Automatic transmissions are getting much better these days – but until there is a deep, fundamental change in the method that automatic transmissions use to change gear ratios for the car’s drive train, they are still going to have the same fundamental drawbacks (more or less) – sluggish gear changes, less efficiency, and greater costs. Obviously, some automatic transmissions will be better than others on any of these things, but they’ll all suffer them, to a greater or lesser degree.

There is one bright ray of hope, however! With gasoline prices going up like they are, smaller cars – especially fuel-efficient 4-cylinder cars – are becoming quite popular again. And there’s no doubt about it – a manual transmission allows you to make the best use of a smaller, weaker engine. So there’s some good news. Of course, on the other hand, for ultimate fuel efficiency, car makers are turning more and more to something called CVT – that’s Continously Variable Transmission, in case you were wondering. This is actually a really exciting technology – no more gears, just a continous, practically “infinite” range of drive ratios, automatically selectable without any disconnection of the car’s drive train. (The Wikipedia article I’ve linked to is particularly instructive.)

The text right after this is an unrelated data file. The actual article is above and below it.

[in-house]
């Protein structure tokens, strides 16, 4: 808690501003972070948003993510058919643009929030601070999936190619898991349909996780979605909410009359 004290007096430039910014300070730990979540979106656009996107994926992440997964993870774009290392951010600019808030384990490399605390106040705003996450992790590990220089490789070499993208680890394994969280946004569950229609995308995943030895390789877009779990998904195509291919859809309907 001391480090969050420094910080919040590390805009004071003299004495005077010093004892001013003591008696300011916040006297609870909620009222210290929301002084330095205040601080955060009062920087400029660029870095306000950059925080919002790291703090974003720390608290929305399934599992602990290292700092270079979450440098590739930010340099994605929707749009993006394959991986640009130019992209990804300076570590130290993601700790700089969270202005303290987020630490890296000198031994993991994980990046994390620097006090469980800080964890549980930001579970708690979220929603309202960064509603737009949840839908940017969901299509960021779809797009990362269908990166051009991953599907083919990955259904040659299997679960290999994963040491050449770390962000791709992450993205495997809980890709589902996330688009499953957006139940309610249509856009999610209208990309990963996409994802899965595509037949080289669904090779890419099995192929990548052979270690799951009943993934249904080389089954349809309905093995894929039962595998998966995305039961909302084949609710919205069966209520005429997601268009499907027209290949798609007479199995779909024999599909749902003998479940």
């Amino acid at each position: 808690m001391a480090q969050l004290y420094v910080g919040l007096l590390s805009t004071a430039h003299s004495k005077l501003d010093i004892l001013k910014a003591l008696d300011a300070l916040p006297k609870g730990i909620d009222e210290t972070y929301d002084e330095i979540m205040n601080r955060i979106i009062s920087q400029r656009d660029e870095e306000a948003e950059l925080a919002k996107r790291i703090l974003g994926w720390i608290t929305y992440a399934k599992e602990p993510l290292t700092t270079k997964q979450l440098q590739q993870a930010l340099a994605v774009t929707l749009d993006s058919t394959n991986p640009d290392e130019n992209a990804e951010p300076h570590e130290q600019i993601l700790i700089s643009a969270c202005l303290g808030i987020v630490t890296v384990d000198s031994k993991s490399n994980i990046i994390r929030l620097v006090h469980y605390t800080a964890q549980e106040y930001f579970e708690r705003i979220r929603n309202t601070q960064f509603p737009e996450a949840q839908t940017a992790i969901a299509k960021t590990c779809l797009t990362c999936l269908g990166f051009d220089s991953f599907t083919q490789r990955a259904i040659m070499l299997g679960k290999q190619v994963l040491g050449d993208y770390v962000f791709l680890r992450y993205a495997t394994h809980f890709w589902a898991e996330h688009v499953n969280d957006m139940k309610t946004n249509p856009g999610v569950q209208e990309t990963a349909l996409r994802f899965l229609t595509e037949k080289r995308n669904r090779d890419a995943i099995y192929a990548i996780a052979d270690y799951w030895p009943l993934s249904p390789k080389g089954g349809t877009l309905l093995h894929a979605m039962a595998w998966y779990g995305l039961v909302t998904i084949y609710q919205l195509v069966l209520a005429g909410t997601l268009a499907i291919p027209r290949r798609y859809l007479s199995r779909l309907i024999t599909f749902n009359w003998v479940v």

The downside, of course, is that current technology limits the amount of power (torque, in particular) that can be sent through a CVT – making it generally only acceptable for smaller, lower-power cars. And lots of people find the lack of “lurch” – as in when the gears change (automatic or manual) – disconcerning, so some manufacturers actually take steps to make the car still “lurch” preceptively at intervals. Weird, I know. But of course as in all things, technology will improve – so maybe in the future we’ll all be driving cars with CVTs? (Assuming we’re not driving “flying” cars… I’m waiting for that day, but I won’t hold my breath.)